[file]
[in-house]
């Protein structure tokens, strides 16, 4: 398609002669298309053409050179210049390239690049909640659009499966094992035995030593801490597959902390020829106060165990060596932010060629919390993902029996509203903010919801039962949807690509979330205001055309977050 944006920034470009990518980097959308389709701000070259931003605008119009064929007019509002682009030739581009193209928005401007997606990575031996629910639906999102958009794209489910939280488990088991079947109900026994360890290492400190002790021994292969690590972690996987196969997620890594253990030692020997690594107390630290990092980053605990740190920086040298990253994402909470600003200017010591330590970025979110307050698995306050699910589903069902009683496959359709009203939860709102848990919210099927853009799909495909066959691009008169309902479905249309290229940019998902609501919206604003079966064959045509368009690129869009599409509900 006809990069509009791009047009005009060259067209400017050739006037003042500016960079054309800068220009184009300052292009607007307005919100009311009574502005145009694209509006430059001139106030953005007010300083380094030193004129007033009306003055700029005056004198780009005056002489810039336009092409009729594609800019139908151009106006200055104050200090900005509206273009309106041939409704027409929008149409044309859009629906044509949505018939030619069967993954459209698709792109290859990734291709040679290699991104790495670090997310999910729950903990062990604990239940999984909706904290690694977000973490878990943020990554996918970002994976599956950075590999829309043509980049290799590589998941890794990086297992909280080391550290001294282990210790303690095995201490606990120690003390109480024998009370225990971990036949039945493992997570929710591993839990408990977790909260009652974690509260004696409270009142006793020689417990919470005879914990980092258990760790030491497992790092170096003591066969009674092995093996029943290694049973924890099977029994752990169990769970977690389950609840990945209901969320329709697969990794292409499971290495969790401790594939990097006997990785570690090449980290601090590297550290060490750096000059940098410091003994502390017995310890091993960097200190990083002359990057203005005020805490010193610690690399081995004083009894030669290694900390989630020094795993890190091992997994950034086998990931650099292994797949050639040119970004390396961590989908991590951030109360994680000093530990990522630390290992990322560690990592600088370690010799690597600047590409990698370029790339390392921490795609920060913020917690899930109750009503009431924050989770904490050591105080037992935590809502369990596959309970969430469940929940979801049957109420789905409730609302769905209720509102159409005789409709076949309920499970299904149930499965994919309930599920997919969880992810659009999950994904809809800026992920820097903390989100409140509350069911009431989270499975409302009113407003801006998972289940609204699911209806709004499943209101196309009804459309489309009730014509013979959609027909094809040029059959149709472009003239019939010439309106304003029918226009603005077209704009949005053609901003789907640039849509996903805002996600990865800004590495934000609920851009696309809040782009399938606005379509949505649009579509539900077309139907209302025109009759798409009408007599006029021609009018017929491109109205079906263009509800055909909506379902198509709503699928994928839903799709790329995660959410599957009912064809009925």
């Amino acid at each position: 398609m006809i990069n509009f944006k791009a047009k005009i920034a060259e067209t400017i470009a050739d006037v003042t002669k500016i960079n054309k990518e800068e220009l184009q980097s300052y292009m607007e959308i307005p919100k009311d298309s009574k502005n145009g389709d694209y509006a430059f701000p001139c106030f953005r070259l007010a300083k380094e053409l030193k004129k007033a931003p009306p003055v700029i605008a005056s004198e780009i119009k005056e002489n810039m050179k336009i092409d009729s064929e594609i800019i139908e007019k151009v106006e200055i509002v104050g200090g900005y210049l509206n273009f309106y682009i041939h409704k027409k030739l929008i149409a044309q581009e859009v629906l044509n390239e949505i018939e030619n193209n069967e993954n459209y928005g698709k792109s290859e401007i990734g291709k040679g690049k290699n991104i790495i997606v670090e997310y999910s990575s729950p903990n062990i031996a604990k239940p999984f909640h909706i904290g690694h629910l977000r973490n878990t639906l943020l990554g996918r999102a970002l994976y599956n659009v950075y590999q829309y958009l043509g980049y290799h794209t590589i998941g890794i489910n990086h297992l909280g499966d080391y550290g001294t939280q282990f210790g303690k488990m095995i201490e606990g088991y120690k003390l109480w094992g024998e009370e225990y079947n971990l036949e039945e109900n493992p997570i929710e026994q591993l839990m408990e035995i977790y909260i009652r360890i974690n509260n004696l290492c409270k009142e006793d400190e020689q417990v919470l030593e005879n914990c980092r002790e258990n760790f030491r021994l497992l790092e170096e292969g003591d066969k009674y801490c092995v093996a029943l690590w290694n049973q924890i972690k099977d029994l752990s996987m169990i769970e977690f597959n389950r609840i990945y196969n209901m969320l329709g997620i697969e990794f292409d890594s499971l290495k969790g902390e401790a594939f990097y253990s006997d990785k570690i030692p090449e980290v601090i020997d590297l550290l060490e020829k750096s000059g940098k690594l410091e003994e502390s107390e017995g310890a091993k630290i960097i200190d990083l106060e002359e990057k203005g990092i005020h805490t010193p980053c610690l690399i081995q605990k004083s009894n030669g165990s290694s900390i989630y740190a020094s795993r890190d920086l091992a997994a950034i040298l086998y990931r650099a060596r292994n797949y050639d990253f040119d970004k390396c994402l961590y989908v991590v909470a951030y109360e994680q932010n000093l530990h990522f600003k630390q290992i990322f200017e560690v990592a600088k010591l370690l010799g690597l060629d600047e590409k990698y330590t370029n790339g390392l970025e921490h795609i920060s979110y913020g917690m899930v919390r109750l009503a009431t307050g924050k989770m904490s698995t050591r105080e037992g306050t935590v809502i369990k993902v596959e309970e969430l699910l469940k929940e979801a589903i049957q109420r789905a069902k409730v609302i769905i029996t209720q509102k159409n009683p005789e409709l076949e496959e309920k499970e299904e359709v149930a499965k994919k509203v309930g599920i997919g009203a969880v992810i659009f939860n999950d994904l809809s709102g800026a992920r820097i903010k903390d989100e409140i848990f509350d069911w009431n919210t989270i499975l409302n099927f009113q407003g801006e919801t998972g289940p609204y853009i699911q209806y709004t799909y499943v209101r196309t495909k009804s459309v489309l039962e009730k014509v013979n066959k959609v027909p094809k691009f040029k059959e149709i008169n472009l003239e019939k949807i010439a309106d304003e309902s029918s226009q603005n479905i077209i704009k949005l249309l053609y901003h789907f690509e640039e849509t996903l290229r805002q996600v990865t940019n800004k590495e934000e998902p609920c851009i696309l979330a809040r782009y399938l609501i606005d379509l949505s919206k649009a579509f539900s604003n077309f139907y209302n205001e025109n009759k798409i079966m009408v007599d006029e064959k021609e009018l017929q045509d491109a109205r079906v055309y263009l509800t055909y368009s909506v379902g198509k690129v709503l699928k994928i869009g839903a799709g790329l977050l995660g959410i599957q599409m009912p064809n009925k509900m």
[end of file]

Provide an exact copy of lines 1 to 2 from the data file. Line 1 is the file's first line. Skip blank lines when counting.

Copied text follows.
[in-house]
């Protein structure tokens, strides 16, 4: 398609002669298309053409050179210049390239690049909640659009499966094992035995030593801490597959902390020829106060165990060596932010060629919390993902029996509203903010919801039962949807690509979330205001055309977050 944006920034470009990518980097959308389709701000070259931003605008119009064929007019509002682009030739581009193209928005401007997606990575031996629910639906999102958009794209489910939280488990088991079947109900026994360890290492400190002790021994292969690590972690996987196969997620890594253990030692020997690594107390630290990092980053605990740190920086040298990253994402909470600003200017010591330590970025979110307050698995306050699910589903069902009683496959359709009203939860709102848990919210099927853009799909495909066959691009008169309902479905249309290229940019998902609501919206604003079966064959045509368009690129869009599409509900 006809990069509009791009047009005009060259067209400017050739006037003042500016960079054309800068220009184009300052292009607007307005919100009311009574502005145009694209509006430059001139106030953005007010300083380094030193004129007033009306003055700029005056004198780009005056002489810039336009092409009729594609800019139908151009106006200055104050200090900005509206273009309106041939409704027409929008149409044309859009629906044509949505018939030619069967993954459209698709792109290859990734291709040679290699991104790495670090997310999910729950903990062990604990239940999984909706904290690694977000973490878990943020990554996918970002994976599956950075590999829309043509980049290799590589998941890794990086297992909280080391550290001294282990210790303690095995201490606990120690003390109480024998009370225990971990036949039945493992997570929710591993839990408990977790909260009652974690509260004696409270009142006793020689417990919470005879914990980092258990760790030491497992790092170096003591066969009674092995093996029943290694049973924890099977029994752990169990769970977690389950609840990945209901969320329709697969990794292409499971290495969790401790594939990097006997990785570690090449980290601090590297550290060490750096000059940098410091003994502390017995310890091993960097200190990083002359990057203005005020805490010193610690690399081995004083009894030669290694900390989630020094795993890190091992997994950034086998990931650099292994797949050639040119970004390396961590989908991590951030109360994680000093530990990522630390290992990322560690990592600088370690010799690597600047590409990698370029790339390392921490795609920060913020917690899930109750009503009431924050989770904490050591105080037992935590809502369990596959309970969430469940929940979801049957109420789905409730609302769905209720509102159409005789409709076949309920499970299904149930499965994919309930599920997919969880992810659009999950994904809809800026992920820097903390989100409140509350069911009431989270499975409302009113407003801006998972289940609204699911209806709004499943209101196309009804459309489309009730014509013979959609027909094809040029059959149709472009003239019939010439309106304003029918226009603005077209704009949005053609901003789907640039849509996903805002996600990865800004590495934000609920851009696309809040782009399938606005379509949505649009579509539900077309139907209302025109009759798409009408007599006029021609009018017929491109109205079906263009509800055909909506379902198509709503699928994928839903799709790329995660959410599957009912064809009925």